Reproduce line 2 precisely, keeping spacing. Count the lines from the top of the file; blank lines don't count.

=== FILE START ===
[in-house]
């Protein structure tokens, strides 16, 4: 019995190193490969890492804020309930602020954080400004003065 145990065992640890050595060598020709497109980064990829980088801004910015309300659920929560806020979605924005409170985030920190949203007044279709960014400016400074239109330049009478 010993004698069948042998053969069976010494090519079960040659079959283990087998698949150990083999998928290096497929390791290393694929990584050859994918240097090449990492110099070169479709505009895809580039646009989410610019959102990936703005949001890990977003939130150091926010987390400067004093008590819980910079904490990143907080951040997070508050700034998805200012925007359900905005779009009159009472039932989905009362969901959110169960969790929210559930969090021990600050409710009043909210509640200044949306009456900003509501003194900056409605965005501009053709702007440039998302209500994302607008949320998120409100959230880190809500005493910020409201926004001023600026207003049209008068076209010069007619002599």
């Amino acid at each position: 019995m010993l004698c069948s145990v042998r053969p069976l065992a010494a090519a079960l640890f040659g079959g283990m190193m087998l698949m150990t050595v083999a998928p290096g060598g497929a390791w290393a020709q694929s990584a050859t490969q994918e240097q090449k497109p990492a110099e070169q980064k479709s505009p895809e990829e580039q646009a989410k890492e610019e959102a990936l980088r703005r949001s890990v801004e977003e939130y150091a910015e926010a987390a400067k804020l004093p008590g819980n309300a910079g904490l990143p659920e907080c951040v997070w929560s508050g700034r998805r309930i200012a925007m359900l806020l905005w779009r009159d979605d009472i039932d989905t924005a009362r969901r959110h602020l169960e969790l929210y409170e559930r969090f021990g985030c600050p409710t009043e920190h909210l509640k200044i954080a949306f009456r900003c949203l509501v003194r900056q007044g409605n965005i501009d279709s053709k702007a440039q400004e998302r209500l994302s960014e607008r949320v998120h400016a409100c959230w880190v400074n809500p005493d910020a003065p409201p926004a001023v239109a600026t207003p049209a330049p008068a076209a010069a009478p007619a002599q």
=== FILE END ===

């Protein structure tokens, strides 16, 4: 019995190193490969890492804020309930602020954080400004003065 145990065992640890050595060598020709497109980064990829980088801004910015309300659920929560806020979605924005409170985030920190949203007044279709960014400016400074239109330049009478 010993004698069948042998053969069976010494090519079960040659079959283990087998698949150990083999998928290096497929390791290393694929990584050859994918240097090449990492110099070169479709505009895809580039646009989410610019959102990936703005949001890990977003939130150091926010987390400067004093008590819980910079904490990143907080951040997070508050700034998805200012925007359900905005779009009159009472039932989905009362969901959110169960969790929210559930969090021990600050409710009043909210509640200044949306009456900003509501003194900056409605965005501009053709702007440039998302209500994302607008949320998120409100959230880190809500005493910020409201926004001023600026207003049209008068076209010069007619002599």